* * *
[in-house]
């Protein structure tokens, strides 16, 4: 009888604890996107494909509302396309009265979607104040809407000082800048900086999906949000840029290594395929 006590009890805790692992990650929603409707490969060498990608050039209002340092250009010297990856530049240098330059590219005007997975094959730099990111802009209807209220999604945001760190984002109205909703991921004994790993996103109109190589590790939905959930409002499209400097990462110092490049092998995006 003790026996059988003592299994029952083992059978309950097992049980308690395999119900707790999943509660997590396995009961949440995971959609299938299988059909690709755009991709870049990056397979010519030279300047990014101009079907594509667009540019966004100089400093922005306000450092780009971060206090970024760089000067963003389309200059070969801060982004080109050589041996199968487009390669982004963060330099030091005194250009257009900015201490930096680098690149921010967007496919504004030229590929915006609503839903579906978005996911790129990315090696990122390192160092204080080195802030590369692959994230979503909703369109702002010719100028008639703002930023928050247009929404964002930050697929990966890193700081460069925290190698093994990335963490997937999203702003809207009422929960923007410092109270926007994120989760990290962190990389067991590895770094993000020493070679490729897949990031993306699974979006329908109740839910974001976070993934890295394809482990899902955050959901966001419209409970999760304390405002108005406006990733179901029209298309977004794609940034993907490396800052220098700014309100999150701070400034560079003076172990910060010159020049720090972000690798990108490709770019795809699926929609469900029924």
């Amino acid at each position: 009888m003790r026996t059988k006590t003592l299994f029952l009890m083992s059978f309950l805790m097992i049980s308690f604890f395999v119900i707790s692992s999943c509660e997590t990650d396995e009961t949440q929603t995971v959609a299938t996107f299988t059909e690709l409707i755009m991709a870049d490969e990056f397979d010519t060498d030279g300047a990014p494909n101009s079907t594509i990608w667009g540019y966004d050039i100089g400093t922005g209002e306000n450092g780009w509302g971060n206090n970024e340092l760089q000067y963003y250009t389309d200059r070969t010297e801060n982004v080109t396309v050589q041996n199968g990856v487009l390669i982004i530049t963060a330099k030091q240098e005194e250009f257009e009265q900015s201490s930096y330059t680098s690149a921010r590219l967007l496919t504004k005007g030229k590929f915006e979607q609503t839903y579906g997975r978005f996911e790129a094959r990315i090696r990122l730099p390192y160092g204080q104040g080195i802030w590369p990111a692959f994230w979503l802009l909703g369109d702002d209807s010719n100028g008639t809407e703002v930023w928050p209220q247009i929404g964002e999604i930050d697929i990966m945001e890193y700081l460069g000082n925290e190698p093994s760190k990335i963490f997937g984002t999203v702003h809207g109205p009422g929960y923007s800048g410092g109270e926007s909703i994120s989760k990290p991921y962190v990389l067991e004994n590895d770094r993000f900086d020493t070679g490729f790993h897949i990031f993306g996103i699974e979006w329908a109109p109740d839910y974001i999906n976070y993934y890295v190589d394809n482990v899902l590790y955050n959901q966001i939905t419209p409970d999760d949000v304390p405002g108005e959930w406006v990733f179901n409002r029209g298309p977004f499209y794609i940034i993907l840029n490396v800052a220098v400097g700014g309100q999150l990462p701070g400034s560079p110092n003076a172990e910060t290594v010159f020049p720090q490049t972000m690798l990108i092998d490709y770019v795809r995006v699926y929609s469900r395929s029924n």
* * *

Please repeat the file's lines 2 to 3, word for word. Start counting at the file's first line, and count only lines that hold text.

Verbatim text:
């Protein structure tokens, strides 16, 4: 009888604890996107494909509302396309009265979607104040809407000082800048900086999906949000840029290594395929 006590009890805790692992990650929603409707490969060498990608050039209002340092250009010297990856530049240098330059590219005007997975094959730099990111802009209807209220999604945001760190984002109205909703991921004994790993996103109109190589590790939905959930409002499209400097990462110092490049092998995006 003790026996059988003592299994029952083992059978309950097992049980308690395999119900707790999943509660997590396995009961949440995971959609299938299988059909690709755009991709870049990056397979010519030279300047990014101009079907594509667009540019966004100089400093922005306000450092780009971060206090970024760089000067963003389309200059070969801060982004080109050589041996199968487009390669982004963060330099030091005194250009257009900015201490930096680098690149921010967007496919504004030229590929915006609503839903579906978005996911790129990315090696990122390192160092204080080195802030590369692959994230979503909703369109702002010719100028008639703002930023928050247009929404964002930050697929990966890193700081460069925290190698093994990335963490997937999203702003809207009422929960923007410092109270926007994120989760990290962190990389067991590895770094993000020493070679490729897949990031993306699974979006329908109740839910974001976070993934890295394809482990899902955050959901966001419209409970999760304390405002108005406006990733179901029209298309977004794609940034993907490396800052220098700014309100999150701070400034560079003076172990910060010159020049720090972000690798990108490709770019795809699926929609469900029924």
């Amino acid at each position: 009888m003790r026996t059988k006590t003592l299994f029952l009890m083992s059978f309950l805790m097992i049980s308690f604890f395999v119900i707790s692992s999943c509660e997590t990650d396995e009961t949440q929603t995971v959609a299938t996107f299988t059909e690709l409707i755009m991709a870049d490969e990056f397979d010519t060498d030279g300047a990014p494909n101009s079907t594509i990608w667009g540019y966004d050039i100089g400093t922005g209002e306000n450092g780009w509302g971060n206090n970024e340092l760089q000067y963003y250009t389309d200059r070969t010297e801060n982004v080109t396309v050589q041996n199968g990856v487009l390669i982004i530049t963060a330099k030091q240098e005194e250009f257009e009265q900015s201490s930096y330059t680098s690149a921010r590219l967007l496919t504004k005007g030229k590929f915006e979607q609503t839903y579906g997975r978005f996911e790129a094959r990315i090696r990122l730099p390192y160092g204080q104040g080195i802030w590369p990111a692959f994230w979503l802009l909703g369109d702002d209807s010719n100028g008639t809407e703002v930023w928050p209220q247009i929404g964002e999604i930050d697929i990966m945001e890193y700081l460069g000082n925290e190698p093994s760190k990335i963490f997937g984002t999203v702003h809207g109205p009422g929960y923007s800048g410092g109270e926007s909703i994120s989760k990290p991921y962190v990389l067991e004994n590895d770094r993000f900086d020493t070679g490729f790993h897949i990031f993306g996103i699974e979006w329908a109109p109740d839910y974001i999906n976070y993934y890295v190589d394809n482990v899902l590790y955050n959901q966001i939905t419209p409970d999760d949000v304390p405002g108005e959930w406006v990733f179901n409002r029209g298309p977004f499209y794609i940034i993907l840029n490396v800052a220098v400097g700014g309100q999150l990462p701070g400034s560079p110092n003076a172990e910060t290594v010159f020049p720090q490049t972000m690798l990108i092998d490709y770019v795809r995006v699926y929609s469900r395929s029924n």